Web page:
Ray: Okay? Come on, let's rock and roll.

Francesca: Hey, Fraser, you know -

Fireman: Excuse me, folks.

Francesca: I mean, I know what you know, you know, and what everybody else knows, and all of that is known. Do you know what I'm saying?

Fraser: I have no idea what you're saying.


Ray: Come on, Fraser!

Fraser: Excuse me. . . Dief, let's. . .

[Dief whine]

Ray: Before I die of waiting?

Fraser: Come on.


Ray: You can burn down my place of employment, you can burn down my bowling alley, you can burn down my dance hall, sure, but my place of residence? I don't think so.

Fraser: Hold still.

Ray: What are you doing?

Fraser: It's not important. What is important is that we try to determine who might have had a motive for these fires.

Ray: You always think the obvious?

Fraser: I never thought about it. Although, you know, my Uncle Tiberius had a life-long fascination with cabbage and its northern possibilities. He once was -

Ray: Forget I asked.

Fraser Senior: Don't bring up Tiberius.

Fraser: Understood.

Fraser Senior: But that was good, though, measuring the Yank's. . .

Fraser: Thank you.

Ray: What for?

Fraser: For driving the car.

Ray: You're thanking me for driving the car?

Fraser Senior: Of course, one Yank is pretty much like another, anyway.

Fraser: People are not interchangeable, like snowmobile parts.

Ray: There you go with the obvious again.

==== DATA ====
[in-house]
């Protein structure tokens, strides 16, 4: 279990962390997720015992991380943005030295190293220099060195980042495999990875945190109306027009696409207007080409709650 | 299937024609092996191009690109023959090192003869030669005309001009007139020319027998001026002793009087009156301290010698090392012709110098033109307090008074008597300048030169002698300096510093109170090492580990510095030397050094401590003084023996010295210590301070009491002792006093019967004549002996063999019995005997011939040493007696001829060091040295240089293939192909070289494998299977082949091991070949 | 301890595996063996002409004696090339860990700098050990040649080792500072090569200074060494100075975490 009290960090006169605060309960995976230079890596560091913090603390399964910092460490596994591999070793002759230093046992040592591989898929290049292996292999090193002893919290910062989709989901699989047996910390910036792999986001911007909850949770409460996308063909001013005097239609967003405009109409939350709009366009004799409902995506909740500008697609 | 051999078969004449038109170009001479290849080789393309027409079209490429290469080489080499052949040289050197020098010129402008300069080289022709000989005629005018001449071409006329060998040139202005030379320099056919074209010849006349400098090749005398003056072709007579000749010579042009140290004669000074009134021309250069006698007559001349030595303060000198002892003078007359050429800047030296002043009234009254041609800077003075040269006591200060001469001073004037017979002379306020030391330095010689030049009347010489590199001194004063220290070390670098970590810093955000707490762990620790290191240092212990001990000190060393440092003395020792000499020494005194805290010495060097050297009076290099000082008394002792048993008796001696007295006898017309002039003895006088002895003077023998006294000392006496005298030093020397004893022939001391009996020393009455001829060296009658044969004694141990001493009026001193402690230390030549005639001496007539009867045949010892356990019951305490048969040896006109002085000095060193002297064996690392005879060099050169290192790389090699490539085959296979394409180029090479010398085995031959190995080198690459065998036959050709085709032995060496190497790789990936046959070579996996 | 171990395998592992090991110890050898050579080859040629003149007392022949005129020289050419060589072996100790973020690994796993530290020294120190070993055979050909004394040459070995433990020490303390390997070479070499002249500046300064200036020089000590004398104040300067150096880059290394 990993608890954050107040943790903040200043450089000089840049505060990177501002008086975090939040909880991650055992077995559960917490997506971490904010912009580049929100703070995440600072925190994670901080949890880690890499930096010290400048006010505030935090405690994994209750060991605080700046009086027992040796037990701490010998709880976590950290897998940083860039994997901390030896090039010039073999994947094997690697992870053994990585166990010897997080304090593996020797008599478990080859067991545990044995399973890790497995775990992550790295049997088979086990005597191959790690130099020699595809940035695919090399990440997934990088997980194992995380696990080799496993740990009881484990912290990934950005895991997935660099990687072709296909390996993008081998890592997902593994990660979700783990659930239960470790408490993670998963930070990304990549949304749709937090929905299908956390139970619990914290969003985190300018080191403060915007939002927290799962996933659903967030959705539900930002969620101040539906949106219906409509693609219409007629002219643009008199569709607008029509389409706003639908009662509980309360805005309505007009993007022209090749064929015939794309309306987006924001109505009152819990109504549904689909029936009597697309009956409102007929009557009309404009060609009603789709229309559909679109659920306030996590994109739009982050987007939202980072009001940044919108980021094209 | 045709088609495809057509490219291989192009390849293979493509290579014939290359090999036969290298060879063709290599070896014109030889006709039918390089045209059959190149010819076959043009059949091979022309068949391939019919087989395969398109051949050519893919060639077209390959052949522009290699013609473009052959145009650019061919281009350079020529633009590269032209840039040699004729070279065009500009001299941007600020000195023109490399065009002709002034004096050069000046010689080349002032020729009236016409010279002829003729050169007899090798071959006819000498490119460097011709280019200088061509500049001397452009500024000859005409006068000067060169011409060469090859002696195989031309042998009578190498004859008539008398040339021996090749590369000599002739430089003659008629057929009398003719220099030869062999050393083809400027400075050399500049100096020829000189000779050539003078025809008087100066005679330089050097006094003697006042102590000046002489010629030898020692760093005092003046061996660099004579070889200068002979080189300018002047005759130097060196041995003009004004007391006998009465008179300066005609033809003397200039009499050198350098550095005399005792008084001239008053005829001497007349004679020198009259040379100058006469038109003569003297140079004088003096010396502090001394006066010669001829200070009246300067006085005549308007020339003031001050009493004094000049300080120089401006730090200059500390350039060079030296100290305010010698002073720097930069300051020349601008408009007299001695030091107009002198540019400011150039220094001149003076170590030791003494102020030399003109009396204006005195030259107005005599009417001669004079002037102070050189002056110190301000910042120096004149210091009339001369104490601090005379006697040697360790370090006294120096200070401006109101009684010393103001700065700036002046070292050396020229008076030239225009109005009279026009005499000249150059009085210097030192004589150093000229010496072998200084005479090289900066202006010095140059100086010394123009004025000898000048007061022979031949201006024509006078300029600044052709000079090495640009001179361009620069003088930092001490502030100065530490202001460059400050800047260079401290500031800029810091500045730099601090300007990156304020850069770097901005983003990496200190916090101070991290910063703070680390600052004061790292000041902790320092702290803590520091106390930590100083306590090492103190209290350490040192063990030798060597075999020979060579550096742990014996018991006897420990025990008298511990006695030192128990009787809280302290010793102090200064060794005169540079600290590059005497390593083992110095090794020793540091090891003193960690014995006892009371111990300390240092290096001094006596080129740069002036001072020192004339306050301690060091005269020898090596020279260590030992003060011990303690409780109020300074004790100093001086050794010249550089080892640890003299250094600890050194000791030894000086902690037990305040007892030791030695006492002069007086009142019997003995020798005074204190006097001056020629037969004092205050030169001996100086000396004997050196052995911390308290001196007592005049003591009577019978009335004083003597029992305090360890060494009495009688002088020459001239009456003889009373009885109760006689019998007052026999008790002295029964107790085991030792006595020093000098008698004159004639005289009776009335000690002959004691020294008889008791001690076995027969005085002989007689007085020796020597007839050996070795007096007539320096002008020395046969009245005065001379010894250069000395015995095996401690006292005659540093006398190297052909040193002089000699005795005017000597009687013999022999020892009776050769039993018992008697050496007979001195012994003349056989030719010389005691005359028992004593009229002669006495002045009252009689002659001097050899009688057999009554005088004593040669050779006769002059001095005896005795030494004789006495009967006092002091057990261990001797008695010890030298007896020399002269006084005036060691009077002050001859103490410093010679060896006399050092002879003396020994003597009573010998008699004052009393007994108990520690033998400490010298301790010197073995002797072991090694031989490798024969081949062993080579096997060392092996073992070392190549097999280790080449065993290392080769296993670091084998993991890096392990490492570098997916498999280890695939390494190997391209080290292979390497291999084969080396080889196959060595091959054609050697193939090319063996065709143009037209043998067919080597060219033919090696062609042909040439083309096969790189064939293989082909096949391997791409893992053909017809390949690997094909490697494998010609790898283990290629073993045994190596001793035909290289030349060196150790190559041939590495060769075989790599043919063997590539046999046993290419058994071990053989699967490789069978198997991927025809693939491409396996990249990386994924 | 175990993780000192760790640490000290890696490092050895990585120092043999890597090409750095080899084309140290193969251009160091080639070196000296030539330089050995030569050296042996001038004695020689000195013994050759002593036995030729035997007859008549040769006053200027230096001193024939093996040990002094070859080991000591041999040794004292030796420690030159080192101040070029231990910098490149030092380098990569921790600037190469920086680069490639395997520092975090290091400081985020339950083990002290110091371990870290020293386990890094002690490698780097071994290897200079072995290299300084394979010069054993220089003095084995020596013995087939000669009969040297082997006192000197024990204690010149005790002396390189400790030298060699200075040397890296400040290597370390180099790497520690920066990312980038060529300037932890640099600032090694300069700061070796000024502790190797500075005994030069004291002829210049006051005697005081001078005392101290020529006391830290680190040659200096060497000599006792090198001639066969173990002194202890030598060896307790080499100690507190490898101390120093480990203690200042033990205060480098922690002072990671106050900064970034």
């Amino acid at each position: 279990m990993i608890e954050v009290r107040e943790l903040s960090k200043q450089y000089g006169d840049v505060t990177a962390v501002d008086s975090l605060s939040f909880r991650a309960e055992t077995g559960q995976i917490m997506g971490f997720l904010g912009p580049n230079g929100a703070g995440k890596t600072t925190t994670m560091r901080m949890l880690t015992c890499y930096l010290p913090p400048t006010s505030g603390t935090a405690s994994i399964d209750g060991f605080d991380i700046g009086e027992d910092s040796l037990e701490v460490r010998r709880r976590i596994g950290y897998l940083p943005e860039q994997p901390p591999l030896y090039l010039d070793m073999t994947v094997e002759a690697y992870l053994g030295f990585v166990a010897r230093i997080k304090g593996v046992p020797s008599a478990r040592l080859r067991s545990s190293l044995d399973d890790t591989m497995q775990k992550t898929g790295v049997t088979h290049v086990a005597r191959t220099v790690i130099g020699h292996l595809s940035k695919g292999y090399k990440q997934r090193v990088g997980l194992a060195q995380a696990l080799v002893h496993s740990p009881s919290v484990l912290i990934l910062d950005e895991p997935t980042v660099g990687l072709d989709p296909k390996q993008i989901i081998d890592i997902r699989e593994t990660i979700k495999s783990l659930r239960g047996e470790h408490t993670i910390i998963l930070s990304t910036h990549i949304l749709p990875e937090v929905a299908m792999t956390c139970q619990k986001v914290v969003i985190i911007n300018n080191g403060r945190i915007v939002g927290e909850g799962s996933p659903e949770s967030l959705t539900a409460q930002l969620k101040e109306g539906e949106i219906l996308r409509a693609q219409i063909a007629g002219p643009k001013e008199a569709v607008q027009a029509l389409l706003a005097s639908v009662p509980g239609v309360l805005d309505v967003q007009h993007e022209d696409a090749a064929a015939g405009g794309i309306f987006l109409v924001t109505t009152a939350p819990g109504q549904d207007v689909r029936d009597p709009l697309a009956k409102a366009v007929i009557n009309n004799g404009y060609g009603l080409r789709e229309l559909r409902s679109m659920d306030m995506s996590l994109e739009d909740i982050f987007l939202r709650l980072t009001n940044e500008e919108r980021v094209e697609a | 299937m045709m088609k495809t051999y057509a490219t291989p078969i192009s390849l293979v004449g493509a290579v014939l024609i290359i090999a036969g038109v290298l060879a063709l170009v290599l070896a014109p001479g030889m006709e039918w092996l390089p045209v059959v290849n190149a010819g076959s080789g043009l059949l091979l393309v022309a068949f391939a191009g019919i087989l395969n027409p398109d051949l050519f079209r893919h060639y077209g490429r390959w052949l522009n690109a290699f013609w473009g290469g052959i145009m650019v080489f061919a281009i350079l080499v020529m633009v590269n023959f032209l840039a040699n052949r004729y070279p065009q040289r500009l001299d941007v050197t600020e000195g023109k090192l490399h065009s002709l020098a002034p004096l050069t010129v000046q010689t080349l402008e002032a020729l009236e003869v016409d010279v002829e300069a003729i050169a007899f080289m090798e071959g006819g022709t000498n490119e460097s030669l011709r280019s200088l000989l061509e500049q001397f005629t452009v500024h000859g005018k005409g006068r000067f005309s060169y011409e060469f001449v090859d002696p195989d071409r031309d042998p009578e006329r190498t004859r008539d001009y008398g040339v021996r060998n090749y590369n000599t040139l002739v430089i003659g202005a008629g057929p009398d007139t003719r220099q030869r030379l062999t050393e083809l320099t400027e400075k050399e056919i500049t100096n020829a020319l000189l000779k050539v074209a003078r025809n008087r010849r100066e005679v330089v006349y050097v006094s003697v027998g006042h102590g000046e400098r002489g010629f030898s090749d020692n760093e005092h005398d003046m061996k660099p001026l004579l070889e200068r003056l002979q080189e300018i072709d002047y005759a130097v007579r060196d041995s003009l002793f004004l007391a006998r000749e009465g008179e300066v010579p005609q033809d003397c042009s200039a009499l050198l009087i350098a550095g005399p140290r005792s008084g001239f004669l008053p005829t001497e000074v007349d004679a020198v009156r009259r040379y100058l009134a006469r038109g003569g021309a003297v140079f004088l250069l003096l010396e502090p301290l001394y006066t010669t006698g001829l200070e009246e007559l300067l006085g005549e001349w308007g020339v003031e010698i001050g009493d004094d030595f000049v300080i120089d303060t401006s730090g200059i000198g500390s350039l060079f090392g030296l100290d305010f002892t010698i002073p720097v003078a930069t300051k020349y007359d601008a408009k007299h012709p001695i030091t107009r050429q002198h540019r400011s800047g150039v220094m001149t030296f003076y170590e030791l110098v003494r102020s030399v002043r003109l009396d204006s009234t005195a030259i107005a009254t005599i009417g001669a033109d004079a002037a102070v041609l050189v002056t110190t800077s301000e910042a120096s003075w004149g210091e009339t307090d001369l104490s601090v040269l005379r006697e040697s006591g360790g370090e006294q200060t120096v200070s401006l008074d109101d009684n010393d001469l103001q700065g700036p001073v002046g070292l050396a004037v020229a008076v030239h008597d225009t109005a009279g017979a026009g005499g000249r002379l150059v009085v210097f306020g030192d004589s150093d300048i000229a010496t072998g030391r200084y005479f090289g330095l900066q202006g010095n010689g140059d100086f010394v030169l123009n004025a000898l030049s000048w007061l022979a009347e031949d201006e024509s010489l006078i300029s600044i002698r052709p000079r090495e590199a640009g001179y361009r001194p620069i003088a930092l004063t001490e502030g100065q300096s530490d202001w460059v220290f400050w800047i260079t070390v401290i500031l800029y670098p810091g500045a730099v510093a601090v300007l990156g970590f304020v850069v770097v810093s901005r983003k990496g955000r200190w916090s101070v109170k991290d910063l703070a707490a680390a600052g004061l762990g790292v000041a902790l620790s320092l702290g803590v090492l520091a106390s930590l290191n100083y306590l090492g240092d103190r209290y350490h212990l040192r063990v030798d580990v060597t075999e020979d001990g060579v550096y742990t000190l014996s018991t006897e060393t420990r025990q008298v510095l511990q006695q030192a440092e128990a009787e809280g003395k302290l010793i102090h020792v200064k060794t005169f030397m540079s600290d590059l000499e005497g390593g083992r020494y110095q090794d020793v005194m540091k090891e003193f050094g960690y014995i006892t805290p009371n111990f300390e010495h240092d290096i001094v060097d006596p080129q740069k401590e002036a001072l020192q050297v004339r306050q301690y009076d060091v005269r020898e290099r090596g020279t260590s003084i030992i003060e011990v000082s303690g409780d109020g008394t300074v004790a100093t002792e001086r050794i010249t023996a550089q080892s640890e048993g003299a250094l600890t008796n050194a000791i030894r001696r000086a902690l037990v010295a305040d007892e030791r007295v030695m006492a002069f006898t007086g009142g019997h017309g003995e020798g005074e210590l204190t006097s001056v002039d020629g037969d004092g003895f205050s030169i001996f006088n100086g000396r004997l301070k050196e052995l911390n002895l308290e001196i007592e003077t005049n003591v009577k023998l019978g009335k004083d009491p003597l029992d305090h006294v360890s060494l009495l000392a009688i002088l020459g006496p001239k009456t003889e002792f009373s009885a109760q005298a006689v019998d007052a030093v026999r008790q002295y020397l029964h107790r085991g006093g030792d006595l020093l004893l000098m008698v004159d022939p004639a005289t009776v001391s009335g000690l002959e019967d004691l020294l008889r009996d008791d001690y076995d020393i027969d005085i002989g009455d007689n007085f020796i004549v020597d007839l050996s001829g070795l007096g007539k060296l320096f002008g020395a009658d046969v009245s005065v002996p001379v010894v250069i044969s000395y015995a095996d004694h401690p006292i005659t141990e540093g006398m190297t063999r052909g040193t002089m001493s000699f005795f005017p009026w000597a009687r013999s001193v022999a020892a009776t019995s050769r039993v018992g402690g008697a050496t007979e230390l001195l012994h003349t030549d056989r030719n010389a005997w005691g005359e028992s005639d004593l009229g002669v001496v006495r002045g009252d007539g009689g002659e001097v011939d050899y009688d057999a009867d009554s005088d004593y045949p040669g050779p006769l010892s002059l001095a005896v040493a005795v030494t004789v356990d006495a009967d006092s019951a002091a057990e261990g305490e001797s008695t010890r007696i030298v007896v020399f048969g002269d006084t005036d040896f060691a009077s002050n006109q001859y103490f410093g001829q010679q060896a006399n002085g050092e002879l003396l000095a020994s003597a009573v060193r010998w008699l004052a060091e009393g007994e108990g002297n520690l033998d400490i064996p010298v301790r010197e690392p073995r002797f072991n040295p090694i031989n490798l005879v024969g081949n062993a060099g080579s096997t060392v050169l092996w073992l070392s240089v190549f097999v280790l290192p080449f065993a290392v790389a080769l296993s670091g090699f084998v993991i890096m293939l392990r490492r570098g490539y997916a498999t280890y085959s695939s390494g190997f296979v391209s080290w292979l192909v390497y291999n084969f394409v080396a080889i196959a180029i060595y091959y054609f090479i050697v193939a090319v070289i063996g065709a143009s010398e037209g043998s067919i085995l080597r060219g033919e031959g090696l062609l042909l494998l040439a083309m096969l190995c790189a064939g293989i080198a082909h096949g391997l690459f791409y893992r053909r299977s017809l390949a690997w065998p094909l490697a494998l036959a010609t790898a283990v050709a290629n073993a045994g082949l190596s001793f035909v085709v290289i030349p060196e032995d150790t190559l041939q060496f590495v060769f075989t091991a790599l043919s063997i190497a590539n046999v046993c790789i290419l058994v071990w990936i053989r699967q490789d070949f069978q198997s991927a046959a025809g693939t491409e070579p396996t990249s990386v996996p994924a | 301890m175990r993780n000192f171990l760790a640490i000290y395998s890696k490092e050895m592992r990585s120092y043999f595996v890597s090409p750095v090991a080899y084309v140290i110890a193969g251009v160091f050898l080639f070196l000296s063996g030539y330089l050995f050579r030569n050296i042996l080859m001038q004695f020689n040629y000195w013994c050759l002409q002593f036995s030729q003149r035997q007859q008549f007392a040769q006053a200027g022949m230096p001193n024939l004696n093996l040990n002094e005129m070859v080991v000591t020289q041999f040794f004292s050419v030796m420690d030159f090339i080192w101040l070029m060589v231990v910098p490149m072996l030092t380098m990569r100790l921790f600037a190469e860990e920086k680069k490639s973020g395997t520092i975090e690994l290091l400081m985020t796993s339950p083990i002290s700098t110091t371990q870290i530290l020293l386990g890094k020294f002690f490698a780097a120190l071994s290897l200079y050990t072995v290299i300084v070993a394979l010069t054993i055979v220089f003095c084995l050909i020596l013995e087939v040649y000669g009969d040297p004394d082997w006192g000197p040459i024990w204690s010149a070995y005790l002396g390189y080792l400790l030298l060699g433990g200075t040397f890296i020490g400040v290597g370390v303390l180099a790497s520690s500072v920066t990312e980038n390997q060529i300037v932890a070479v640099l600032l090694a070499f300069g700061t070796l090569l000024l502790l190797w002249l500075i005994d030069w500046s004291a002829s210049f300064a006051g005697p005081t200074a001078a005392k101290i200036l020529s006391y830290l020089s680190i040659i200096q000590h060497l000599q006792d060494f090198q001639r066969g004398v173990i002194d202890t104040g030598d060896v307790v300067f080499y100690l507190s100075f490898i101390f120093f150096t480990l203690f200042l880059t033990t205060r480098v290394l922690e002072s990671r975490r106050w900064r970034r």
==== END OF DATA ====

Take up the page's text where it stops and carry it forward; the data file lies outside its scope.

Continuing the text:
Fraser: You're right about that. What I think we should do is go back through our past histories, realizing of course that's not something you are equipped to do -

Ray: What do you mean, I'm not equipped to do? I can do that. What about the Bolt brothers?

Fraser: The Bolt brothers were not arsonists. They were demented terrorists

whose MO involved impromptu thermonuclear devices.

Ray: Right, right, I'm thinking, uh -

Fraser: Other demented terrorists whose MO included impromptu thermonuclear devices?

Ray: No, wise guy.

Fraser Senior: He's confused.

Ray: Geiger.

Fraser: Geiger was an escaped convict sworn to vengeance on a legendary Mountie who bore an uncanny resemblance to the Canadian actor and comedian, Leslie Nielsen.

Fraser Senior: Who has yet to receive the Order of Canada.

Fraser: Long overdue.

Ray: Morgan.

Fraser: Bank robbery.

Ray: Herb Colling.

Fraser: Aging vigilante.

Ray: Bodine.

Fraser: Gun smuggler. Although it is interesting his partner wore a very heavy perfume, the base property I believe to be a combination of camphor and rose.

Ray: What's the connection?

Fraser: Dief, let's go. The connection?

Ray: Yeah, connection.

Fraser: To Bodine, none, other than the perfume. However, I did detect the odor of ambergris, a base common to many perfumes, in the electrical socket outside the Vecchio house, and the same odor was present in the rubble of my apartment building.

Ray: Whoa, whoa, whoa. You're telling me your apartment building was burned down as well?

Fraser: Yes. In all the excitement, I neglected to mention it.

Ray: Neglected to mention it!

Fraser: Well, the point is the same odor was present, and I retrieved this from the rubble.

Ray: Oh, great. So all we got to do is go around Chicago sticking our noses in people's pits to find somebody with the same smell.

Fraser: Well that's one approach, I suppose.

Ray: Elaine, did you give any thought to Friday? It would be a great first date, crystal ballroom, the band, martinis, moi.

Elaine: No.

Ray: Wait a minute. The perfume is the starter, the trigger - what the hell is the name of that stuff that gets the fire going?

Fraser: The accelerant.